To Return
NEW DELHI, India (A)-The
Indian Red Cross announced
yesterday three American pris-
oners from the Korean War who
chose to remain in Red China and
then changed their minds will
arrive in Hong Kong Saturday.
The Chinese Red Cross in-
formed the Indian organization
that Lewis W. Griggs of Jack-
sonville, Tex., Otho Bell of
Olympia, Wash., and William A.
Cowart of Dalton, Ga., will be
turned over to a representative
of the British Red Cross at the
Hong Kong frontier.
Belgians Not Mentioned
No mention was made by the
Red Cross here of two Belgians,
Roger Devriendt and Louis Ver-
dyk. who also are due to leave
Comntunist China.
The United States consul gen-
eral in Hong Kong is expected to
have a representative on hand at
the frontier to receive the three
In Washington, a State Depart-
ment spokesman said Griggs, Bell
and Cowart, all former corporals,
will receive passports valid only
for return to the United States.
Their transportation will be ar-
ranged if they have no money, but
they will have to sign notes for
funds advanced likeanyother
stranded Americans, he said.
Fate To Be Decided
The United States Defense and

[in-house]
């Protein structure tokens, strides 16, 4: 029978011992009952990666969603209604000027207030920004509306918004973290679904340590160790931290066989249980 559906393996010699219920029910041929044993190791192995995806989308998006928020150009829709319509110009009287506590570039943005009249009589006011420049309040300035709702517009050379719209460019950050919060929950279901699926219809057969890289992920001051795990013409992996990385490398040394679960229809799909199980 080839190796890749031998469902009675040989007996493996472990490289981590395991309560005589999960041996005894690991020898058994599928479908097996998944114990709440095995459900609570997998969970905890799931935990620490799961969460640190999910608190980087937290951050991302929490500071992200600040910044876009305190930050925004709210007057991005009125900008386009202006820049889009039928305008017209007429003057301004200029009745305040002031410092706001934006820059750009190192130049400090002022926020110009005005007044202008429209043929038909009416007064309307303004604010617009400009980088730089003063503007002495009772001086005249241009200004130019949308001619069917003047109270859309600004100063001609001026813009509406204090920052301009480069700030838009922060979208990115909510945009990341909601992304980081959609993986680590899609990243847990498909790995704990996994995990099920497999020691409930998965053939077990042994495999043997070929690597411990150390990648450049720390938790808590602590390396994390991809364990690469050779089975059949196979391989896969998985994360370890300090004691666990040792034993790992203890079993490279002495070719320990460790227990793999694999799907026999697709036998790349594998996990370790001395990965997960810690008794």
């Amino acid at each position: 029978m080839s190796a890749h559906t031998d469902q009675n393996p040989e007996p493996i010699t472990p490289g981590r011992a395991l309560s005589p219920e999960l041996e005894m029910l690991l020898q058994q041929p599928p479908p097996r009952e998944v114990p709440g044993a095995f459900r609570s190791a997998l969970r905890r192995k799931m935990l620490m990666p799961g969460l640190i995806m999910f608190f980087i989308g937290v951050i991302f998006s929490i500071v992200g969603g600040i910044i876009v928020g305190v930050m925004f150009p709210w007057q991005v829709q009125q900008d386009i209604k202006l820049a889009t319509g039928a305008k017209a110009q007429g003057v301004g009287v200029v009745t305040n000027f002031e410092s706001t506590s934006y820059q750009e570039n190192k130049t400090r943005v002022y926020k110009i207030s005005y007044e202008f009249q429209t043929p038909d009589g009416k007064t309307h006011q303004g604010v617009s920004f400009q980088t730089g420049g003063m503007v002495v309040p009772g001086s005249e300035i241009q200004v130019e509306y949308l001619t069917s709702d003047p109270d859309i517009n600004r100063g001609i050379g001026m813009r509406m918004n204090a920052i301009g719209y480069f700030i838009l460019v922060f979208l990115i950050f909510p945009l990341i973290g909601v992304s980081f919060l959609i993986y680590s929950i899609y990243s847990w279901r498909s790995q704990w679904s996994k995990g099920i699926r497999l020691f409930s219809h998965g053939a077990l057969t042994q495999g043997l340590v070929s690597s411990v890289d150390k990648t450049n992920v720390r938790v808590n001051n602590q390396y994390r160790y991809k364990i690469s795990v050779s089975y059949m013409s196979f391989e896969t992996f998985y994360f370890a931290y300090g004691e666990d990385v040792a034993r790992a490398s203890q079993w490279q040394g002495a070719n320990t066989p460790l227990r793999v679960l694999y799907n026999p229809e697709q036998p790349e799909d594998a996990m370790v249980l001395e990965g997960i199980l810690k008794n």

Justice departments are to de-
cide the fate fo the three return-
ing prisoners.
Lost airmen
Search Stops
TOKYO (P)-An intensive search
in the western Pacific for two Ma-
rine airmen was abandoned yes-
terday after their twin-jet Sky-
night vanished in a fog.
The Navy vessels discontinued
their search for C-pt. H. P. Mon-
tague, Jackson, Miss.; and Lt. Da-
vid W. Bell, Wayzata, Minn., son of
Charles H. Bell, president of Gen-
eral Mills, Inc.
The Air Force said Monday
planes would continue checking
mountain peaks, islands and coast-
lines for any sign of wreckage.
Faint radio signals identified by
the Navy and Air Force as coming
from a liferaft's emergency set
last week resulted in the greatest
air search rescue attempt in the
western Pacific in years.

Survey Shows
Record Output


-By Harding williams
ON THE AIR-The cameras focus on the Daily's Cal Samra and master of ceremonies Joe Frisinger
last night as The Daily went on television. The Daily was featured in a 20-minute program onr
WPAG-TV. (See page four for story and more pictures.)